Nathanielsz in U.S. Pat. No. 4,967,761 discloses a method of characterizing myometrial activity to distinguish term and preterm labor from contractures.

U.S. Pat. No. 6,134,466 to Rosenberg discloses a method and system, shown as desktop apparatus, for detecting EMG signals by analyzing the average frequency of each contraction and indicating true labor when the last discriminant exceeds a threshold value.

These and other prior art instruments and methods are not only expensive and difficult to operate, but they are cumbersome for self monitoring, particularly during sleep when considering the physical aspect and profile of these systems.

An object of the invention is to detect labor with an unobtrusive device that is worn continuously and conveniently by an expectant mother.

A further objective of the invention is to provide a low cost labor sensor that is fully automatic and integrated.

A further objective is to provide a preterm labor sensor for females with risk of premature pregnancy.

A further objective is to develop a labor monitor, which minimizes supervision and intervention by medical personnel.

A further objective is to provide a real-time labor monitor with an integrated indicator.

A further objective is to provide a non-obtrusive contraction monitor for hospital use to indicate the occurrence and progression of labor non-invasively.


The invention provides a low cost patch for the non-invasive detection of labor for a pregnant woman. The patch is adhered to the abdomen area of an expectant mother for continuous and automatic monitoring of uterine electromyogram (EMG) signals present on the abdomen area. Uterine myometrial activity patterns, particularly frequency and intensity patterns of EHG, are continuously monitored and analyzed by the invented patch in search of a labor detection criteria. Signal detection is enhanced by the proper placement of electrodes and advanced signal processing. In addition to detecting labor events, the patch in one embodiment is employed to predict delivery, particularly for women at risk of preterm delivery.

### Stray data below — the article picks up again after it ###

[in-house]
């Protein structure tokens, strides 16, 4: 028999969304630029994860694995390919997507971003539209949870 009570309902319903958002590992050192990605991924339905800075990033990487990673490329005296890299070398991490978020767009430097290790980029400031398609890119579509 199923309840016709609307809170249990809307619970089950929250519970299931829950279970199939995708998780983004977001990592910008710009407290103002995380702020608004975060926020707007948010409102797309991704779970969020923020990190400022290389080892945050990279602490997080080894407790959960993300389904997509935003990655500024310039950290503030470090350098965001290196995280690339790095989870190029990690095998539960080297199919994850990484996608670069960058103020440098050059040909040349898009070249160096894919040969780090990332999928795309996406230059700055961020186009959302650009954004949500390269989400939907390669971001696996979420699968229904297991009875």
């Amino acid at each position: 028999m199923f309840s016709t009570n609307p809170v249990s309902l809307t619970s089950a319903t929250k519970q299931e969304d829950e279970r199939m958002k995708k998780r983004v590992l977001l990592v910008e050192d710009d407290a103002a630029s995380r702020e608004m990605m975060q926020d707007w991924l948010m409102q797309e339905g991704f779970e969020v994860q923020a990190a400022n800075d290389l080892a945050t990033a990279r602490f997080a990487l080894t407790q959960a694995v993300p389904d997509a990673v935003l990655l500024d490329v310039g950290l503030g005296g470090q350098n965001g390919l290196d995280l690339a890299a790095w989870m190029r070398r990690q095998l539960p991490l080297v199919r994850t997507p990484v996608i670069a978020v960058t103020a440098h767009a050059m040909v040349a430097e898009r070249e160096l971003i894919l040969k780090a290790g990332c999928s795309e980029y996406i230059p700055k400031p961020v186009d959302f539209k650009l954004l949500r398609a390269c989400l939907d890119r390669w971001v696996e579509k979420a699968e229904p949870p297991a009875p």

The contraction monitor patch is thin, flexible, and incorporates electrodes, biopotential amplifiers, a processor, a memory, a battery, and an indicator. The indicator is activated when a predetermined criteria of EMG patterns is detected, for example when contractions occur at a rate of four times per hour or more. In the preferred embodiment, the monitor patch is disposable, and is thus discarded after battery depletion, detecting labor event, or after delivery. Although particularly useful for monitoring women with risk of premature delivery, the simplicity and low cost aspect of the invented patch allow for use by all pregnant women. In another embodiment, the monitor patch is also used to indicate the progression of labor.

The labor sensor patch is suited for long-term wear, lasting several days for detecting premature contractions in risk pregnancies. In this application, the patch is worn continuously, even during sleep and showering, and is thus made durable and waterproof, while being flexible and unobtrusive, for inconspicuous wear underneath clothing. Alternatively, the EMG sensor patch can be used for short-term applications, such as during labor and delivery in maternity wards of hospitals.

The monitor patch can also incorporate fetal heart rate monitoring as disclosed in the pending application Ser. No. 10/866,378. The sensors in the preferred embodiment of the invented patch comprise biopotential electrodes with biopotential amplifiers. However, electromechanical elements including piezoelectric and miniature toco transducers may be incorporated into the invented patch to detect abdominal pressure changes during labor.